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Nobody can make schlock work like Cameron Crowe. His particular brand of RomCom Americana is simply unparalleled. That doesn’t mean it’s going to work for everyone, but it is at least working on a different level (for higher or lower) than anyone else making these kinds of movies. For me, I’m mostly on board; a couple of clunkers in there maybe – though “clunkers” might be too strong of a term – but for the most part, Crowe is an auteur.

Though it’s been four years since his last picture (which seems to be his modus operandi), to be fair he made three pictures in one year at the previous interval. So now he’s back with what feels a little bit more like the Cameron of old: dysfunctional relationships, quirky chemistry and only halfway funny one-liners/sequences that are actually really funny (or at least heartfelt) because Crowe brings something special out of his actors (see Cuba Gooding jr.).

tldr; – this looks pretty damn good.

Also, interesting way to start a trailer:

After the Hype #85b – Car Episode: Power Rangers!

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Hey gang! It’s morphin time as Bryan shares his love of the MIGHTY MORPHIN POWER RANGERS in this car episode of AFTER THE HYPE. We will resume our longer episodes next week starting with Guardians of the Galaxy.

 

Follow us on Twitter at @ATH_Podcast and on FACEBOOK and we will love you forever!

Review: The Duke of Burgundy

 
Starting off with what is undoubtedly the opening credit sequence of the year, Peter Strickland’s The Duke of Burgundy never ceases to surprise and delight over its 100 minutes, offering a dry but meticulous humour and rhythm. Those credits, offering the promise of ‘perfume by’ and ‘lingerie’ by,’ evoke a specific period of Euro-sleaze cinema from the early 1970s that was drenched in velvet, silk and hosiery (and undoubtedly all kinds of musk). Harpsichords and cellos abound.

In Strickland’s previous film, Berberian Sound Studio, he took the mood and repeated patterns of the Italian Giallo to deliver a witty and uncomfortable workplace comedy. It was a film where a British man is driven mad simply by the culture shock of alien ungraspable protocols. It was terrifying, confusing and above all, funny as hell. Here he does a two-hander in an over sized, lushly designed manor house in the country exploring the sexual politics of two women immersed in the protocols of their own passions. Their only break between shared intimacy is in the meticulous study of moths and butterflies, creatures who are nearly infinite in variation, aid in pollination, and whose rapidly pulsing wings sound more than a little like a vibrator.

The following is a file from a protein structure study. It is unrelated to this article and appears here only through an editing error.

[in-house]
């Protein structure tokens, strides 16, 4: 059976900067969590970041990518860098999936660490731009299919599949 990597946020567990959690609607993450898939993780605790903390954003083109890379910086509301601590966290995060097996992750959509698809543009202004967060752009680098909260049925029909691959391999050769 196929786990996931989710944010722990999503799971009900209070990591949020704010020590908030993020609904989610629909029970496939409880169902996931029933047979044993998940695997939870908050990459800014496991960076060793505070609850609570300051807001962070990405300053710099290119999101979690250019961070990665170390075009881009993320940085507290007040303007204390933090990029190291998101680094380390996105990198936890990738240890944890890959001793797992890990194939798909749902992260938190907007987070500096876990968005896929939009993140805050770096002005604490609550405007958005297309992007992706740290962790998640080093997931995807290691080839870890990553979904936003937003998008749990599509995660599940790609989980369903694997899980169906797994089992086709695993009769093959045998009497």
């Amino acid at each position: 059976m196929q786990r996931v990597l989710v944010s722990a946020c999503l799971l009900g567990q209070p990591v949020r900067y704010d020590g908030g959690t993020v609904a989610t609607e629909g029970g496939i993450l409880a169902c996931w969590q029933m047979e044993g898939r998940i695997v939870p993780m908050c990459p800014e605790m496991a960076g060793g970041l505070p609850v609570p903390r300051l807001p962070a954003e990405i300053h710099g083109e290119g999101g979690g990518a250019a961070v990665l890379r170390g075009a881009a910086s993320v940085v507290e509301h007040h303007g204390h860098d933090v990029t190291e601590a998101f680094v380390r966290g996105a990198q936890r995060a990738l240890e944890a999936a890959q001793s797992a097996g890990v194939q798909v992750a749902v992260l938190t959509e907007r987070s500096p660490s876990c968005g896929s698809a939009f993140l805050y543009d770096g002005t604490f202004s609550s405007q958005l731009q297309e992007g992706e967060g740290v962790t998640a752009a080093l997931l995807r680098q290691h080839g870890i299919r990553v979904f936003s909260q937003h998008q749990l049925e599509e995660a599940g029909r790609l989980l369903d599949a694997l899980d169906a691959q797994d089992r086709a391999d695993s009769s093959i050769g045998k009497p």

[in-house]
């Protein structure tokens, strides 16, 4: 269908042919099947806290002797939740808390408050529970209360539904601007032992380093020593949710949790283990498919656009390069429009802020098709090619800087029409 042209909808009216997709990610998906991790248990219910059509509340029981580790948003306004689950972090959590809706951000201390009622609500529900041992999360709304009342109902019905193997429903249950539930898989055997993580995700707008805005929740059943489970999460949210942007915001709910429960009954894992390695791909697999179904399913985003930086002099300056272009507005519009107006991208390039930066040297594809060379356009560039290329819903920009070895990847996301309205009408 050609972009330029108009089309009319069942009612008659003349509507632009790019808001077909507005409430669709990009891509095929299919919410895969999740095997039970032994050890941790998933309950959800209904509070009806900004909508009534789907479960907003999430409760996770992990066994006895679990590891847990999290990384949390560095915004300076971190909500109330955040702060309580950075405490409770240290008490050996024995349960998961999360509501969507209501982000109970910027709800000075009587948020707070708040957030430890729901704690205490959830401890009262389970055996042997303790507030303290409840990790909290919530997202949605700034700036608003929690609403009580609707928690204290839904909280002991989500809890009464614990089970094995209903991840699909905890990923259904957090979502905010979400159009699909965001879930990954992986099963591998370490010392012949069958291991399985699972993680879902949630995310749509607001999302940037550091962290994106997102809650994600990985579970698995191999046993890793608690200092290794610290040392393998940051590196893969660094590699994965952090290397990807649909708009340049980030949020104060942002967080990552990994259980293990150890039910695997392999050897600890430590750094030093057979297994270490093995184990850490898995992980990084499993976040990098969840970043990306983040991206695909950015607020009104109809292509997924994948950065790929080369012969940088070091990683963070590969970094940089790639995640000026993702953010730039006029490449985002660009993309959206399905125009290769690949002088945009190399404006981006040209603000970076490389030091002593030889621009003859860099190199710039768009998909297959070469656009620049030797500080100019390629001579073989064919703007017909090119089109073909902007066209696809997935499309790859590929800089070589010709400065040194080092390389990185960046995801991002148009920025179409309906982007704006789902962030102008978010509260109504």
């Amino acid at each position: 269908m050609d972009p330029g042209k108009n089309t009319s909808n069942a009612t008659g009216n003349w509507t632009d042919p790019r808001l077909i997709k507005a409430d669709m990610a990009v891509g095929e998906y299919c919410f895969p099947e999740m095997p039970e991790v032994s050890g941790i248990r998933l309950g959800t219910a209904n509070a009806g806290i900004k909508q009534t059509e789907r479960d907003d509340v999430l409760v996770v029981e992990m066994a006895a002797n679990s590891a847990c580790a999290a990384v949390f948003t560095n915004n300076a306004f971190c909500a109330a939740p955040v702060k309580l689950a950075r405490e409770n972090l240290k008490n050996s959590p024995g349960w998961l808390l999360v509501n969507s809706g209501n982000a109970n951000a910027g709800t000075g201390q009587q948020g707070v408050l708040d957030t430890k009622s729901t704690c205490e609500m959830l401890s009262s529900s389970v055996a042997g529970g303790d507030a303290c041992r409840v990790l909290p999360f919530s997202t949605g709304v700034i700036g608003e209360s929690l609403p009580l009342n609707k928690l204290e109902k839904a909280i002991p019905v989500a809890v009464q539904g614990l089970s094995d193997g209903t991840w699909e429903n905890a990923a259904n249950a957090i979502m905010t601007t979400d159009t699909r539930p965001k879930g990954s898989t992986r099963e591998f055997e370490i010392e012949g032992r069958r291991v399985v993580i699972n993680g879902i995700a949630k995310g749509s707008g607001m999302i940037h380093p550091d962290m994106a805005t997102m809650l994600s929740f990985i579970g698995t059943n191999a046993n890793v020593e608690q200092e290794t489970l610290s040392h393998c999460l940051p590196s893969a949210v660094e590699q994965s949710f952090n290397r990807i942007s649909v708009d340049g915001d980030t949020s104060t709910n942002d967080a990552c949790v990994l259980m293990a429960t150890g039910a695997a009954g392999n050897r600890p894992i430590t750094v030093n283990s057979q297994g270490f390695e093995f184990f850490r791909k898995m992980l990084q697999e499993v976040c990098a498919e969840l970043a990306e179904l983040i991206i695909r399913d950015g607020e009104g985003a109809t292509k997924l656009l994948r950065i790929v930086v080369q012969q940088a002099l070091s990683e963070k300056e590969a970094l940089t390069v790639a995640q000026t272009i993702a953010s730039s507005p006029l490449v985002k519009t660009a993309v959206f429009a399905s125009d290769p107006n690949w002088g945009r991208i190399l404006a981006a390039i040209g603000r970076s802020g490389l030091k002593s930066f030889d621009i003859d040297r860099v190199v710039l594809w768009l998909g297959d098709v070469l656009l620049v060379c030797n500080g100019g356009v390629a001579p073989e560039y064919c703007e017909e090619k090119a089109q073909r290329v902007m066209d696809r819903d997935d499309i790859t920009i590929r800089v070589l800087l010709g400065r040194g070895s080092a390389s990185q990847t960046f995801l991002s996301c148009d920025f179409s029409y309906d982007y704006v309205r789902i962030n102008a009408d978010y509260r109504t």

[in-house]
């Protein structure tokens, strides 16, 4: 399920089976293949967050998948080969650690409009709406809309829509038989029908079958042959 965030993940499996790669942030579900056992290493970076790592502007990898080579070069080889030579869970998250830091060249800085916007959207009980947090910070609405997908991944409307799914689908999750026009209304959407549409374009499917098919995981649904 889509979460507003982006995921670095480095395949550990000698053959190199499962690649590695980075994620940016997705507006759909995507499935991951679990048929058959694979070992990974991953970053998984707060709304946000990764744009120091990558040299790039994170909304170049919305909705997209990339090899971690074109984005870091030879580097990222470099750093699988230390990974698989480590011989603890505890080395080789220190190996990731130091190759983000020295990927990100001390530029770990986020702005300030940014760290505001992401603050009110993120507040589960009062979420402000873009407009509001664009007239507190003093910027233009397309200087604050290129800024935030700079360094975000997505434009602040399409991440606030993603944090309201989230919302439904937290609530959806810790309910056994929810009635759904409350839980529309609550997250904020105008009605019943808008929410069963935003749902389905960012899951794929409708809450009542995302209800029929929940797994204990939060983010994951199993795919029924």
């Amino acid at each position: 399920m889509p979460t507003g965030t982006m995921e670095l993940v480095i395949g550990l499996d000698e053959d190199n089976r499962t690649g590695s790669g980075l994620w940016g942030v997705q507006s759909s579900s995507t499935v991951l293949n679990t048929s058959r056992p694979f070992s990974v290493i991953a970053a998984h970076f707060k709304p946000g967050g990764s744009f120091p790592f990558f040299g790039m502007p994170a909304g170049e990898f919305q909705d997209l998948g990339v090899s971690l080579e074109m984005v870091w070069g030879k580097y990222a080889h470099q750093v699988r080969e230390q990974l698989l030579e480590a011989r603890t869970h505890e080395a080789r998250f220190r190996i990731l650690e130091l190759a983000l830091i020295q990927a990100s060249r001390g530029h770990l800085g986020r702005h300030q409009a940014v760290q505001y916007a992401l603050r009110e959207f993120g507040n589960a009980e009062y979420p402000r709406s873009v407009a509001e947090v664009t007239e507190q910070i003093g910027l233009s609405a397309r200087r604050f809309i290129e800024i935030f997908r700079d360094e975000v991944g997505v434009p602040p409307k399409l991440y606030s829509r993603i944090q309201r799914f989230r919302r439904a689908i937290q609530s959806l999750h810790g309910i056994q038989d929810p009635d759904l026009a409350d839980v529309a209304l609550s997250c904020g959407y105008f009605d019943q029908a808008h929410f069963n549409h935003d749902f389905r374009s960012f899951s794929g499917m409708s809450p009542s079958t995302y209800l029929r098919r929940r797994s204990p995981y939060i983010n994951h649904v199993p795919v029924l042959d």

Young Evelyn arrives to work as the housemaid for the matron of the house, who haughtily finds fault in every task; a master who is clearly power tripping. Everything is heightened as Evelyn brushes the carpets on her knees, hangs damp underwear up to drip-dry, or slowly polishes the barrel of the microscope in the entomology laboratory, where hundreds of glass cases of moths and butterflies pinned to velvet pillows. If you can take your eyes off the production design here, your sympathies might slide towards poor Evelyn, but things quickly get complicated as it becomes obvious that she is seriously getting off on the ritual. Body language and pregnant glances are the key to unlocking this picture, so keep at attention.

Like nearly every scene in the film, there is a punchline. It is amusing to watch this film with a large festival audience (I hope everyone gets a chance) as certain visual cues become apparent at different times for different people, giving an atmosphere of someone on the verge of laughter at any given moment, while others are intent on something entirely different. I won’t give anything away, but suffice it to say, that as the film progresses, it gets murky, then clear, then murky again, in who is the slave and who is the master. The rhythms and cycles of The Duke of Burgundy echo the give and take between lovers. How far can things go before the proclivities of a partner begin to feel like a chore? When do the sexy outfits begin to be more constrictive than empowering? When does the purchase a human-toilet device start to feel like a compromise?

Wait, what?

Strickland is fond of saying that he does not deal in metaphor, but comedy is association, and the image a moth pinned by its wings and displayed glass is ripe. As is a room full of handsomely attired women lecturing one another on the minutiae of cricket sounds and colour markings. No matter, there is mood to spare – the film is nothing if not fully immersive. But it also traffics in playfully obscuring its own sight gags. Be sure to pay attention to the slightly out of focused middle ground during the films several moth seminars with out loosing focus of all the passive-aggressive judgement throughout.